A regular midday nap can also lower blood pressure and the need for anti-hypertensive medications. Researchers from Asklepieion Voula General Hospital in Greece studied 386 men and women, with an average age of 61 and high blood pressure. The study found that those who napped at noon for about an hour averaged blood pressure measurements five per cent lower than those who did not nap. Although the reductions seem low, the researchers said even modest reductions can lower the risk of cardiovascular events, such as heart attacks and strokes.
In another study, researchers from Saarland University in Germany found that a 45 to 60 minute nap can improve your memory five times better than if you stay awake after learning something. For the study, published in the journal Neurobiology of Learning and Memory, researchers taught a group of people 90 words and 120 unrelated word pairs, such as “milk” and “taxi.” Half of the study participants then took a nap, while the others watched a DVD. When the subjects were tested afterwards, the group allowed to snooze scored higher on the word pairs.
While most of the news about napping is positive, there are a few concerns of note. A recent Japanese study suggested that napping for more than an hour a day could be a warning sign for type 2 diabetes. The investigators found that napping more than 60 minutes a day increases the risk of diabetes by 45 percent compared with no daytime napping. However, there is no risk if you nap less than 40 minutes. Bottom line: If you can’t get through most days without feeling sleepy and need long naps, talk with your doctor to rule out any medical or psychological issues.
How to take a good nap
If you want to take a nap, here are a few tips to help you:
1. Plan your naps. Short on time, but need a quick boost? Take a 10 to 20 minutes power nap. It boosts alertness and motor learning skills like typing. Tired, but still need to work? A nap of about 30 to 60 minutes will boost your ability to remember facts, faces and places. An hour-long nap triggers rapid eye movement (REM) sleep, which helps improve memory.
2. Find a quiet, dark place to lie down. Reducing light and noise helps most people to fall asleep faster. Pick a dark, cozy place that’s not too warm or too chilly. A sleep temperature between 60 and 67 degrees is suggested.
3. Drink some coffee. It may sound counterintuitive, but some experts suggest sipping coffee and then immediately taking a short nap. It takes caffeine 20 to 30 minutes to take full effect so you’ll feel even more alert after your 20-minute “coffee nap.”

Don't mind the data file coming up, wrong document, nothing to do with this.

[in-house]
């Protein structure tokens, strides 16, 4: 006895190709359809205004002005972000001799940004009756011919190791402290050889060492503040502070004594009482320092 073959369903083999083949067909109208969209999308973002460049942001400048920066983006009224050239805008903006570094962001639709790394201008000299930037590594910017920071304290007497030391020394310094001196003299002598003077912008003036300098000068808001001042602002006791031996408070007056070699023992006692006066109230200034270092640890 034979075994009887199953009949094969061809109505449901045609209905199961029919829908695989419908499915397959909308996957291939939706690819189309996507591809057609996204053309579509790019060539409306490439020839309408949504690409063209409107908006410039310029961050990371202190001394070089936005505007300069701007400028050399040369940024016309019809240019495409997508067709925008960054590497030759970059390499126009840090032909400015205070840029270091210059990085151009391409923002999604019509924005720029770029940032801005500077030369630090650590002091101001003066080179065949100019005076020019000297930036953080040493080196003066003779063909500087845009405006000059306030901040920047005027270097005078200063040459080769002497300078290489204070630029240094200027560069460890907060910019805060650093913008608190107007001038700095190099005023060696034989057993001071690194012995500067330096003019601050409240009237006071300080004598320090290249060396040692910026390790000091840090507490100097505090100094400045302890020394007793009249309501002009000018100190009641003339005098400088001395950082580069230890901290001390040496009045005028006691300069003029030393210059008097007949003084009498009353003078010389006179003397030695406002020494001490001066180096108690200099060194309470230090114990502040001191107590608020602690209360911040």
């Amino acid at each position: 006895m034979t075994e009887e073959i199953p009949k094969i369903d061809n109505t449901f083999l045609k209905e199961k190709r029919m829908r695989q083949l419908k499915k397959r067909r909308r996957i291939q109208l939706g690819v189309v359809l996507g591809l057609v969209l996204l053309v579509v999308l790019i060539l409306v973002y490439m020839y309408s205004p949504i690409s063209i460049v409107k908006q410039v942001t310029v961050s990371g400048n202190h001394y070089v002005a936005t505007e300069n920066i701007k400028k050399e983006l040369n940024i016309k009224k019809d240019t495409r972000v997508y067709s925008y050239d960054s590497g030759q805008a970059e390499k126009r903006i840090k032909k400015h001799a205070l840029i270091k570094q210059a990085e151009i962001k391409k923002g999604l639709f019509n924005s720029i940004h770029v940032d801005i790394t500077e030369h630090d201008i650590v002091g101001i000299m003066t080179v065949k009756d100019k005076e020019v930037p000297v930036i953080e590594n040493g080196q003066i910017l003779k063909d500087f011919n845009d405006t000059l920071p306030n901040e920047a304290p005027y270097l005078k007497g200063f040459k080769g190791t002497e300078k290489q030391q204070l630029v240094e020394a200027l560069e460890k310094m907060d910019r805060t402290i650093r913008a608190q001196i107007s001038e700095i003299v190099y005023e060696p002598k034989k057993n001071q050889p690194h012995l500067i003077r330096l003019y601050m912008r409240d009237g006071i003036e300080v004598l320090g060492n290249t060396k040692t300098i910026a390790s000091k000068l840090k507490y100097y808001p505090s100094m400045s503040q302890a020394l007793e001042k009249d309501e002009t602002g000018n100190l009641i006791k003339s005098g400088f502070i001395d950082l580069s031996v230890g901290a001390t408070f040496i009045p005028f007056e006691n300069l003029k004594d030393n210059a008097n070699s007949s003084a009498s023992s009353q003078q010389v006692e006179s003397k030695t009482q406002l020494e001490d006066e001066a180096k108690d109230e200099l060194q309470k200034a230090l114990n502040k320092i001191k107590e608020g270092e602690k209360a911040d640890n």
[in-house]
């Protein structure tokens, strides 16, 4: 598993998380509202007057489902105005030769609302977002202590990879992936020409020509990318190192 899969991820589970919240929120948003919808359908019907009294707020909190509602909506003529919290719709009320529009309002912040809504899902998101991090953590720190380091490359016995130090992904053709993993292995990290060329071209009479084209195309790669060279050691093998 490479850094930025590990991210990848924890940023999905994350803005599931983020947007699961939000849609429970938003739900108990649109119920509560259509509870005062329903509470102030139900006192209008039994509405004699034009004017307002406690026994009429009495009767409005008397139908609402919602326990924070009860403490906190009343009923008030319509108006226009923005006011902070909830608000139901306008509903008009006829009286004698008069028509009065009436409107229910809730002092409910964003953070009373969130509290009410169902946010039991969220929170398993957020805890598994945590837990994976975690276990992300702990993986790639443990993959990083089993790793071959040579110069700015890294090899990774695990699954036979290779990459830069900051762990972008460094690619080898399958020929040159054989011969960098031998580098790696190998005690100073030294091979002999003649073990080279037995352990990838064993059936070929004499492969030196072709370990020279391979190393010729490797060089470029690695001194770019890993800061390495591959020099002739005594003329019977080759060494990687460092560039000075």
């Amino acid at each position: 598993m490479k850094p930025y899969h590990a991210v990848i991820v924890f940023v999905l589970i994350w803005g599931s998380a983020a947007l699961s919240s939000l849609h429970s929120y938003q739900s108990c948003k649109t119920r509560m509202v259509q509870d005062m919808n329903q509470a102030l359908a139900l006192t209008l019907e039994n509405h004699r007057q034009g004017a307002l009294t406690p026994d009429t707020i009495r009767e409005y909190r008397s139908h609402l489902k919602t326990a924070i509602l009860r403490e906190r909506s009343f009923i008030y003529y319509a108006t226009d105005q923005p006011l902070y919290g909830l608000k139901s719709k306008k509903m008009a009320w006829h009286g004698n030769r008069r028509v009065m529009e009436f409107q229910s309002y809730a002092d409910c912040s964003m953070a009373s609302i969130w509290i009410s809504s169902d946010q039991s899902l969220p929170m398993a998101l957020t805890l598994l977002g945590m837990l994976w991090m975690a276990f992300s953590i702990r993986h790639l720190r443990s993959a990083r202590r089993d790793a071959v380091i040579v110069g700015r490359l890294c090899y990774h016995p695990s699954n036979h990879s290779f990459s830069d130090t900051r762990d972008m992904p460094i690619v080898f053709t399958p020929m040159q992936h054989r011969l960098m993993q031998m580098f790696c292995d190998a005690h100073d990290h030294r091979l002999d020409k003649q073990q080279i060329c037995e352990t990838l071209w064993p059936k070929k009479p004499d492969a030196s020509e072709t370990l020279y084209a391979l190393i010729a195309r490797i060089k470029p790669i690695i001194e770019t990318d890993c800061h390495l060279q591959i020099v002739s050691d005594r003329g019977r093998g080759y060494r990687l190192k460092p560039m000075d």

4. Sleep partially upright. By not lying totally flat, you avoid falling into a deeper sleep. Some experts recommend napping on a couch instead of a bed so you are less tempted to sleep for too long.
5. Don’t stress out if you can’t sleep. Sometimes worrying about not falling sleep keeps us awake. Just taking a few minutes to relax can be as curative as sleep.
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SUCCESSFUL PEOPLE WHO NAP
Winston Churchill, Salvador Dali, Albert Einstein, Thomas Edison are only a few of the famous folks who loved to nap. But what about some successful people today? Here’s what they say:
Charlie Rose, talk show host and journalist: “If the choice for me is 30 minutes or more preparation for an interview or a 30-minute nap, I’ll take the nap.”
Martha Stewart, businesswoman and TV personality: “I catnap now and then, but I think while I nap, so it’s not a waste of time.”
Edie Falco, actress: “I love being able to take a nap in the afternoon.”
Pete Hamill, writer: “The replenishing thing that comes with a nap—you end up with two mornings in a day.”
Tim Finchem, former commissioner PGA Tour: “I’m a fan of the power nap. About twice a week, I’ll stretch out on a little couch in my office for 20 minutes. I don’t need a wake-up call; I pop right up, feeling refreshed.”
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Rona Cherry has written about health and wellness for The New York Times Magazine, Ladies’ Home Journal, Vegetarian Times, and many other publications. She was the editor-in-chief of several national magazines, including Fitness and Longevity. She is currently an editorial and PR consultant with regional publications and nonprofits.